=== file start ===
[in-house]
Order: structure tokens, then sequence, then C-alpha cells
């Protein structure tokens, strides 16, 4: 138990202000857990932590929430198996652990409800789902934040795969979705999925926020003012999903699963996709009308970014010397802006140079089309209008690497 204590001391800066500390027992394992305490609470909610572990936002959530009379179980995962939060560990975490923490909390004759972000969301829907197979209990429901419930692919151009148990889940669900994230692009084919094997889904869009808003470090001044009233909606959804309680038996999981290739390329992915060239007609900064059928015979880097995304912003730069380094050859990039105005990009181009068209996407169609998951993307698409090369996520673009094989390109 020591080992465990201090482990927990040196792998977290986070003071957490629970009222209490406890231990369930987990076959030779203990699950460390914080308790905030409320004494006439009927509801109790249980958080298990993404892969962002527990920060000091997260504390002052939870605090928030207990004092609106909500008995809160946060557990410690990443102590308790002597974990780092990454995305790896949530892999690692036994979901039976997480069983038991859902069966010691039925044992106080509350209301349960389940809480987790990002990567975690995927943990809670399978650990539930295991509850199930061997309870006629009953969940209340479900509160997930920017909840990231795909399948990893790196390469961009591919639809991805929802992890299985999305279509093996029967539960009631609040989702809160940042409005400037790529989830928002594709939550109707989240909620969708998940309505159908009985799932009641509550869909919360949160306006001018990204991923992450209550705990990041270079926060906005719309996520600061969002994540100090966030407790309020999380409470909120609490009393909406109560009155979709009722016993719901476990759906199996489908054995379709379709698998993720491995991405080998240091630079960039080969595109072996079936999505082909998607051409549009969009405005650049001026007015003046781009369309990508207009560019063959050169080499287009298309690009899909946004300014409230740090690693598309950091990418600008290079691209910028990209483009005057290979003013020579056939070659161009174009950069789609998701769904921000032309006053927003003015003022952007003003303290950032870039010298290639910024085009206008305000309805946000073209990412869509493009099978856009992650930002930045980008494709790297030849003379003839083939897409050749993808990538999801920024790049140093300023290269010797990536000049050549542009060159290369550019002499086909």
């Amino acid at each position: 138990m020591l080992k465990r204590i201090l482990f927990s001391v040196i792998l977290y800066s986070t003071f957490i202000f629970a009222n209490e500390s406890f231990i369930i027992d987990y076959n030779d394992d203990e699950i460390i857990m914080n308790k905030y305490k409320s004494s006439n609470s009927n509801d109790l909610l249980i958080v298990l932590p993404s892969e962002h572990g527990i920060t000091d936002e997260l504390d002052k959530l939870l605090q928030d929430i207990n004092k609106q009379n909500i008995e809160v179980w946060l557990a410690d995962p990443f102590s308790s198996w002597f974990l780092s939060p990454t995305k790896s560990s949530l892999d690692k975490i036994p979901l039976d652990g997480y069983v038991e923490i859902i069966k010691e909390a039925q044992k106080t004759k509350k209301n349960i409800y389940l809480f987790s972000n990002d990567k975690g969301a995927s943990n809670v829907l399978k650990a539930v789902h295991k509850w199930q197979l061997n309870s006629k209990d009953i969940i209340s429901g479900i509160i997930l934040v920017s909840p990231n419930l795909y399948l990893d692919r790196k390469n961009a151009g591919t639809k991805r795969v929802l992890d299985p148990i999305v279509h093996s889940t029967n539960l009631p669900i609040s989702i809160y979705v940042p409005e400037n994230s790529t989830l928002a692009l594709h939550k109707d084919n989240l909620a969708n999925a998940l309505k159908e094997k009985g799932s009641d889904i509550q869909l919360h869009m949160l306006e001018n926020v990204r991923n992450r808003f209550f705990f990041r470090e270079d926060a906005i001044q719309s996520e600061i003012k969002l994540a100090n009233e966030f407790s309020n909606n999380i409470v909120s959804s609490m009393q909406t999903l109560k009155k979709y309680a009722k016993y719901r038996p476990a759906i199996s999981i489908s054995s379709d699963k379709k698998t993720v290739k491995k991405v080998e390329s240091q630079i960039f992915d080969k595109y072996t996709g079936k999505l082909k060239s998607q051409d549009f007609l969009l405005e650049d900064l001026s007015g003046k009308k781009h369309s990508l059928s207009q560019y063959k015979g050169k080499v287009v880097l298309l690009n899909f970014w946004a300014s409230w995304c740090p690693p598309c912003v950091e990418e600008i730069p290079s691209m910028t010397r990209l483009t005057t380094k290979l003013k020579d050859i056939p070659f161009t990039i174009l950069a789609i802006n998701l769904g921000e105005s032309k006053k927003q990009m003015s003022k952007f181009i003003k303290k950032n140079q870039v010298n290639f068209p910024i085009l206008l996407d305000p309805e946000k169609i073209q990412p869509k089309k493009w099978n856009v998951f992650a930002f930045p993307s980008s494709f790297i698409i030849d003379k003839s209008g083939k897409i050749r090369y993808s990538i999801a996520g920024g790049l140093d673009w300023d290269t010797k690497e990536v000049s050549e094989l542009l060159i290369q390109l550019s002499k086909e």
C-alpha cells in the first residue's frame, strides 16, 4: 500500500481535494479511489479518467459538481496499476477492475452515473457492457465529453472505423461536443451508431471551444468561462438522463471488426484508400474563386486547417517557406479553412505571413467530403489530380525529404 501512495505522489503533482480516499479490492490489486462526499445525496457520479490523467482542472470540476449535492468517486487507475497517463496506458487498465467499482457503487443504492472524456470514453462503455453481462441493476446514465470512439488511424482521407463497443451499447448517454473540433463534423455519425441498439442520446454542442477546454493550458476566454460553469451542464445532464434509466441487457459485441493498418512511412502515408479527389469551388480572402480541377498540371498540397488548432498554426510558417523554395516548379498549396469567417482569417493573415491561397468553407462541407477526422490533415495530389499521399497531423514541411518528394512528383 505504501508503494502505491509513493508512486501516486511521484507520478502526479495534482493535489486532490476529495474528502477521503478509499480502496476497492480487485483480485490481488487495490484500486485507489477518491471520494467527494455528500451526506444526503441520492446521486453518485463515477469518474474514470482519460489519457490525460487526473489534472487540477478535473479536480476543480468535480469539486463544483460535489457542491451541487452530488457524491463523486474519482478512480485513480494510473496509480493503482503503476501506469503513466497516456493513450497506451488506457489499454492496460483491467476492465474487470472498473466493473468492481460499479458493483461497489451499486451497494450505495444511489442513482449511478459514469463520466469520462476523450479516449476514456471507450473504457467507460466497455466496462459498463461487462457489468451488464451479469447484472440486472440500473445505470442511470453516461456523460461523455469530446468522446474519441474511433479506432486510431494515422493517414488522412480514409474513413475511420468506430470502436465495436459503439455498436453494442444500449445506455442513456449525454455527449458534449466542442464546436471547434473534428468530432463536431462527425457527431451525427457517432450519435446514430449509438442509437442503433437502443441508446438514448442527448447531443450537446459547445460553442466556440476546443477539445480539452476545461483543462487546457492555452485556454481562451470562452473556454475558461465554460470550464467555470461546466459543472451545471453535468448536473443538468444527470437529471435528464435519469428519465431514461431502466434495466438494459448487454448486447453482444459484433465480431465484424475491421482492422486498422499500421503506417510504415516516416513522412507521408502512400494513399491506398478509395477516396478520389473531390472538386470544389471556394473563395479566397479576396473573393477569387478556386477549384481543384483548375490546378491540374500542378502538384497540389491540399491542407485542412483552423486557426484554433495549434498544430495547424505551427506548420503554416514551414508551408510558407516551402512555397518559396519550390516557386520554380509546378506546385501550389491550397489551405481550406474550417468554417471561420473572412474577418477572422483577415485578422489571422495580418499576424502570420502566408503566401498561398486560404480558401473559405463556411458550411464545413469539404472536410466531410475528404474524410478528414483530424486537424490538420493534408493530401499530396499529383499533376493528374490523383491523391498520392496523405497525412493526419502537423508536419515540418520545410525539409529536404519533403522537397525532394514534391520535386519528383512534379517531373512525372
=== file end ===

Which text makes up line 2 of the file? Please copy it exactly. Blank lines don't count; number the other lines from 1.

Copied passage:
Order: structure tokens, then sequence, then C-alpha cells